At 94 mum was up until a few weeks ago, a lively fiercly independent lady, ex army (along with my deceased dad., a veteran of Dunkirk, El Alamein and Tobruk, thankfully away before he could witness the lunatics dismantle our country) . Mums wisdom and integrity are of a diferent age, and despite the so out of character ramblings coming from her at present, her innate warmth and decency shine through, and on that occasion when the fog lifts, I see he person she was/still is.

    Your descriptions of some of your dad’s sayings brought a smile to my face, terms which I use myself after years of listening to them from my old man and mum, belting along, u/s and bumph being favourites!

    I dont know what the future holds for mum, I guess my brother and I avoid admitting the truth to ourselves, shellshocked by it all perhaps, beleiving that hope springs eternal and that the Grace of God will prevail whatever the outcome. Suffice to say that whatever decisions need to be made I will endeavour to do right by her as she has always done for us. We wont fall for the Liverpool Care pathway or any other form of state organised genocide, after all they gave their youth to fight against tyrrany and its our duty to make sure they dont get culled by it in their final days. We, the post war generations should have made it our duty years ago to protect what mum and her generation struggled to build, but isnt that the lamment of those who grow up in a time of peace and prosperity?.

    So John (I hope you dont mind me being so “familiar”?), my heart goes out to you and I understand your feelings about remembering your father in a different time and context to recently, sitting by the hospital bedside with my mums hand in mine watching her talk of things which arent real, I tell myself that the “real mum” is in my memories and in my childrens smiles and laughter. I hope 2013 brings a happier time for us all, better must come surely.


  6. Sad loss John – though I know after the altzheimers you won’t feel it like that. But a great eulogy. He’d’ve been proud you was learned to write real proper.

  7. Sounds like a good guy, who made a contribution to the Universe and to boot, he’s responsible for this blog. Not many followed in his foot steps. You have my sympathy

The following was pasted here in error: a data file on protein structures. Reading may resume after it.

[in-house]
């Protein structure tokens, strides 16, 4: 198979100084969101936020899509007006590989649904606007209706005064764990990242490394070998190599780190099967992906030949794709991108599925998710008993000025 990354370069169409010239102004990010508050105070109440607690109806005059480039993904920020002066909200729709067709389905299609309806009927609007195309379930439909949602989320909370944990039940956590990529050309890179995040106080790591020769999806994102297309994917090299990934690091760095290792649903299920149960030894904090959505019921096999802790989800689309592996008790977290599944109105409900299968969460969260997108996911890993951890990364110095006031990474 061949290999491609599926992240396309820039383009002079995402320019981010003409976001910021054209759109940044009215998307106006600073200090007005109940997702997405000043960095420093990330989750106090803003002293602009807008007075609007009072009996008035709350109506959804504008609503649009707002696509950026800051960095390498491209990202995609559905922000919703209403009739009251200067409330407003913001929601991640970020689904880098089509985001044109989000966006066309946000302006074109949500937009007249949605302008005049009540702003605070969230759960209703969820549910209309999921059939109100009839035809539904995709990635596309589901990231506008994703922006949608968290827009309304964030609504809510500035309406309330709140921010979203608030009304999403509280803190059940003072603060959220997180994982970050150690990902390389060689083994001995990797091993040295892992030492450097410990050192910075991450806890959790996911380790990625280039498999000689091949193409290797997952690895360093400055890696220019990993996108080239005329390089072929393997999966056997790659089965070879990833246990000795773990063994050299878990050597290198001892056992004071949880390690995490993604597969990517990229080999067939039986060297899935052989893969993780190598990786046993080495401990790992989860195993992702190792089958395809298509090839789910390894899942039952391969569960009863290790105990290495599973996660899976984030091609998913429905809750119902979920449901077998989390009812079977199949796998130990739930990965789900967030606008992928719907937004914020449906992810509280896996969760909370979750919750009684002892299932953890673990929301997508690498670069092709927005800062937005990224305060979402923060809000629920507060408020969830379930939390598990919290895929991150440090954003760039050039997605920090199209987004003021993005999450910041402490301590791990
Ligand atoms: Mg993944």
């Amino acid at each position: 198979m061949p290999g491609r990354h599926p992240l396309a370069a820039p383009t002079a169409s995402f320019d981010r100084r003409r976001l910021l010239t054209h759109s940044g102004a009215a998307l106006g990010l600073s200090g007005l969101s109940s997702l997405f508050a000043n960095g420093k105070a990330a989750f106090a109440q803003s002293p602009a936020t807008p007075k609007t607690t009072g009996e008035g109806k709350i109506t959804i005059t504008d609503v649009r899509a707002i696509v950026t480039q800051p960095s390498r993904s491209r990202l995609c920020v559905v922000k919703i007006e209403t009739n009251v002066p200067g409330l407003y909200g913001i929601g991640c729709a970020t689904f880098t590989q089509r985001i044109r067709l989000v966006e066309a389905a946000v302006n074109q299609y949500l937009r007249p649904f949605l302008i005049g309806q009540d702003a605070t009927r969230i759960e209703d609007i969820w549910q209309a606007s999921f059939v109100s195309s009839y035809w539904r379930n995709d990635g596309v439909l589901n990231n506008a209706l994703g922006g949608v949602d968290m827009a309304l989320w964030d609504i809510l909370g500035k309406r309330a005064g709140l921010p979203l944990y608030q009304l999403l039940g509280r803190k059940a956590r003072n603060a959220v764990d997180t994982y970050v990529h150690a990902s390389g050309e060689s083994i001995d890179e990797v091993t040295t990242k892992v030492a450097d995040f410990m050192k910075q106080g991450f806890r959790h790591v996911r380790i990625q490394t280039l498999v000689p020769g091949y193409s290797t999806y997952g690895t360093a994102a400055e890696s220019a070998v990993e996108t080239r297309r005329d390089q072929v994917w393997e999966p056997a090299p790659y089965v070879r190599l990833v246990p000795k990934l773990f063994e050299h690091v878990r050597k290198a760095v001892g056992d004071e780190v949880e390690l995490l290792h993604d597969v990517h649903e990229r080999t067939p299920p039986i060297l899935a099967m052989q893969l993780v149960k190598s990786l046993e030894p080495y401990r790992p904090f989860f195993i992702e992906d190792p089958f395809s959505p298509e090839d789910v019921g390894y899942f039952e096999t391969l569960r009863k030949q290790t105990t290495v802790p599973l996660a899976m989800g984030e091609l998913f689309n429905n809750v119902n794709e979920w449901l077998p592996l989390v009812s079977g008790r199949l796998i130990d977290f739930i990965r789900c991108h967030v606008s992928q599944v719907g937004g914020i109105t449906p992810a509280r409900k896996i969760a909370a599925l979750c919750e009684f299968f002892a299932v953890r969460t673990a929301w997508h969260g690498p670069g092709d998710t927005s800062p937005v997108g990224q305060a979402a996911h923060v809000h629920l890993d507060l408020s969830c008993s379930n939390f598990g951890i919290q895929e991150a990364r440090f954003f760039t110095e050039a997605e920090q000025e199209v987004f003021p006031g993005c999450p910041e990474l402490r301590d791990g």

8. It’s always sad when a loved one dies, remembering how they lived is the best way to remember them.
    My condolences John.

  9. Beautifully written John, my sympathies to you and your family. Though after such a long road I don’t think anyone would begrudge you a sense of relief that your dads suffering is over.

  10. Those of us who have lost parents will understand your grief right now – no matter how old you are, or how mentally remote they may have become of late, they’ve always been there and it’s the loss of that permanence which hits you.
    Those who survived our fathers’ generation lived through times we never experienced, all affected in some ways, some displaying it more than others. But they made us who we are and we just hope we made them proud – I’m certain you did.
    RIP Dad Ward – I never knew you but you did a good job.

  11. My sympathies, John. I lost my dad this year too. He had also been suffering from severe Alzheimer’s and it was a relief when he died and left his zombie state.
    Your dad sounds like he was an incredible man.

  12. He sounds like one heck of a character, a huge figure in your life of whom you must be rightly proud. My own father passed away this year and I barely knew him. The more I learned about how he had touched the lives of others and what he had achieved against the odds, the overwhelming feeling was one of pride in him rather than the sadness of losing him. My sympathies are with you and the Ward family.

    Be at peace Alfred. Per Ardua Ad Astra.

  13. My condolences John for your loss. The memories will stay with you forever. My father also was ex RAF (1906-91). They were a special breed and try as we might, and achieve what we have, it is almost impossible to match them.

  14. Thanks for sharing your news in such a generous and well written tribute, you’ve had a difficult year, I’m sure many people will identify with what you have said. Hope the next one is better.